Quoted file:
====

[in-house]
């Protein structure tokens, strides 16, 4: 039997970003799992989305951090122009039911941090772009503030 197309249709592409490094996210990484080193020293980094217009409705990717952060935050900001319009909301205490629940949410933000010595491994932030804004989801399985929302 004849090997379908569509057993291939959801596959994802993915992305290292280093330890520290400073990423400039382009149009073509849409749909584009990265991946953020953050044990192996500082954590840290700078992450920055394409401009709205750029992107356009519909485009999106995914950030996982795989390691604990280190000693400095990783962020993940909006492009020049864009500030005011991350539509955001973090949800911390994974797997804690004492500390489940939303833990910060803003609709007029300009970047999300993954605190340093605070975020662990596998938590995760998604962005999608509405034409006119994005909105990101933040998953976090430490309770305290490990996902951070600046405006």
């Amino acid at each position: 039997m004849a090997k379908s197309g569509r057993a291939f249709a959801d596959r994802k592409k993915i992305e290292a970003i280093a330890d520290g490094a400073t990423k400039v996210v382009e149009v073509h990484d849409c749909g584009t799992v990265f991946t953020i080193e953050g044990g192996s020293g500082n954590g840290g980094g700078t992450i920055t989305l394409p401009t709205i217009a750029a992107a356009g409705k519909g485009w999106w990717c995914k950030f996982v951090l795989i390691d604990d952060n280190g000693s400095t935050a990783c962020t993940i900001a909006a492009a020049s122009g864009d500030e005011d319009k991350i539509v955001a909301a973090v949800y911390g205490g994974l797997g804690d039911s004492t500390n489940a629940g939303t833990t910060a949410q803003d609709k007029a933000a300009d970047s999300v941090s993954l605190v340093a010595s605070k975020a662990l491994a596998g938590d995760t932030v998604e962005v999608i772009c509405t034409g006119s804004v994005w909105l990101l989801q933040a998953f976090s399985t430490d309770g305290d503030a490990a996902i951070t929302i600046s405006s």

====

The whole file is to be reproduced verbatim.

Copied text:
[in-house]
């Protein structure tokens, strides 16, 4: 039997970003799992989305951090122009039911941090772009503030 197309249709592409490094996210990484080193020293980094217009409705990717952060935050900001319009909301205490629940949410933000010595491994932030804004989801399985929302 004849090997379908569509057993291939959801596959994802993915992305290292280093330890520290400073990423400039382009149009073509849409749909584009990265991946953020953050044990192996500082954590840290700078992450920055394409401009709205750029992107356009519909485009999106995914950030996982795989390691604990280190000693400095990783962020993940909006492009020049864009500030005011991350539509955001973090949800911390994974797997804690004492500390489940939303833990910060803003609709007029300009970047999300993954605190340093605070975020662990596998938590995760998604962005999608509405034409006119994005909105990101933040998953976090430490309770305290490990996902951070600046405006």
């Amino acid at each position: 039997m004849a090997k379908s197309g569509r057993a291939f249709a959801d596959r994802k592409k993915i992305e290292a970003i280093a330890d520290g490094a400073t990423k400039v996210v382009e149009v073509h990484d849409c749909g584009t799992v990265f991946t953020i080193e953050g044990g192996s020293g500082n954590g840290g980094g700078t992450i920055t989305l394409p401009t709205i217009a750029a992107a356009g409705k519909g485009w999106w990717c995914k950030f996982v951090l795989i390691d604990d952060n280190g000693s400095t935050a990783c962020t993940i900001a909006a492009a020049s122009g864009d500030e005011d319009k991350i539509v955001a909301a973090v949800y911390g205490g994974l797997g804690d039911s004492t500390n489940a629940g939303t833990t910060a949410q803003d609709k007029a933000a300009d970047s999300v941090s993954l605190v340093a010595s605070k975020a662990l491994a596998g938590d995760t932030v998604e962005v999608i772009c509405t034409g006119s804004v994005w909105l990101l989801q933040a998953f976090s399985t430490d309770g305290d503030a490990a996902i951070t929302i600046s405006s």